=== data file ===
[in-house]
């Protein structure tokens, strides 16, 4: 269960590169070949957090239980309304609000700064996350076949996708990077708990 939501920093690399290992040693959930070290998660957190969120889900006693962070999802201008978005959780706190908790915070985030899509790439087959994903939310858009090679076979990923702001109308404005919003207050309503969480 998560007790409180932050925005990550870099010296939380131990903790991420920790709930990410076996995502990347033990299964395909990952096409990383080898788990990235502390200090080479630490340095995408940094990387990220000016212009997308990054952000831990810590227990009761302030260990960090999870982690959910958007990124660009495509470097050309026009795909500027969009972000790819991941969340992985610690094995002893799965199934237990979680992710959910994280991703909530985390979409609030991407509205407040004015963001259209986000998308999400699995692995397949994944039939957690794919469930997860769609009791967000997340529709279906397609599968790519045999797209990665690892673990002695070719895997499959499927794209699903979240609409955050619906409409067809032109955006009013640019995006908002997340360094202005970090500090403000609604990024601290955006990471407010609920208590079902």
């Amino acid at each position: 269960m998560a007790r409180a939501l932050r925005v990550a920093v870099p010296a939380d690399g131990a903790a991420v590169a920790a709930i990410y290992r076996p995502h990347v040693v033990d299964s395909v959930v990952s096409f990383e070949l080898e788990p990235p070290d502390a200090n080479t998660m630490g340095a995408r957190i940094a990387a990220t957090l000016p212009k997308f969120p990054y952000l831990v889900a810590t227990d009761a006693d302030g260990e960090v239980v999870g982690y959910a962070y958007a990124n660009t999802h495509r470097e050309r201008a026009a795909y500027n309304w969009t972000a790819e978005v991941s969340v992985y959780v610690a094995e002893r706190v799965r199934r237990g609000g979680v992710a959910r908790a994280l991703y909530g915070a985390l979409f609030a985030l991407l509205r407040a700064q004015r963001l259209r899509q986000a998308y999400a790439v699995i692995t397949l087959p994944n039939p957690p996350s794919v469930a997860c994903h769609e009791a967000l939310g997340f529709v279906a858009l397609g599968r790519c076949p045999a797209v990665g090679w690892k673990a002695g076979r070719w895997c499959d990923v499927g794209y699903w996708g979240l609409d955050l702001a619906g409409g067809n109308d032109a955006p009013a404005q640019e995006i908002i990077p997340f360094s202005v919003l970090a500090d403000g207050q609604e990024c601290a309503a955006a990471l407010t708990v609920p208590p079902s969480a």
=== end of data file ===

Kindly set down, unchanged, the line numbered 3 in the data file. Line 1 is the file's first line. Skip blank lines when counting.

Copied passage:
């Amino acid at each position: 269960m998560a007790r409180a939501l932050r925005v990550a920093v870099p010296a939380d690399g131990a903790a991420v590169a920790a709930i990410y290992r076996p995502h990347v040693v033990d299964s395909v959930v990952s096409f990383e070949l080898e788990p990235p070290d502390a200090n080479t998660m630490g340095a995408r957190i940094a990387a990220t957090l000016p212009k997308f969120p990054y952000l831990v889900a810590t227990d009761a006693d302030g260990e960090v239980v999870g982690y959910a962070y958007a990124n660009t999802h495509r470097e050309r201008a026009a795909y500027n309304w969009t972000a790819e978005v991941s969340v992985y959780v610690a094995e002893r706190v799965r199934r237990g609000g979680v992710a959910r908790a994280l991703y909530g915070a985390l979409f609030a985030l991407l509205r407040a700064q004015r963001l259209r899509q986000a998308y999400a790439v699995i692995t397949l087959p994944n039939p957690p996350s794919v469930a997860c994903h769609e009791a967000l939310g997340f529709v279906a858009l397609g599968r790519c076949p045999a797209v990665g090679w690892k673990a002695g076979r070719w895997c499959d990923v499927g794209y699903w996708g979240l609409d955050l702001a619906g409409g067809n109308d032109a955006p009013a404005q640019e995006i908002i990077p997340f360094s202005v919003l970090a500090d403000g207050q609604e990024c601290a309503a955006a990471l407010t708990v609920p208590p079902s969480a």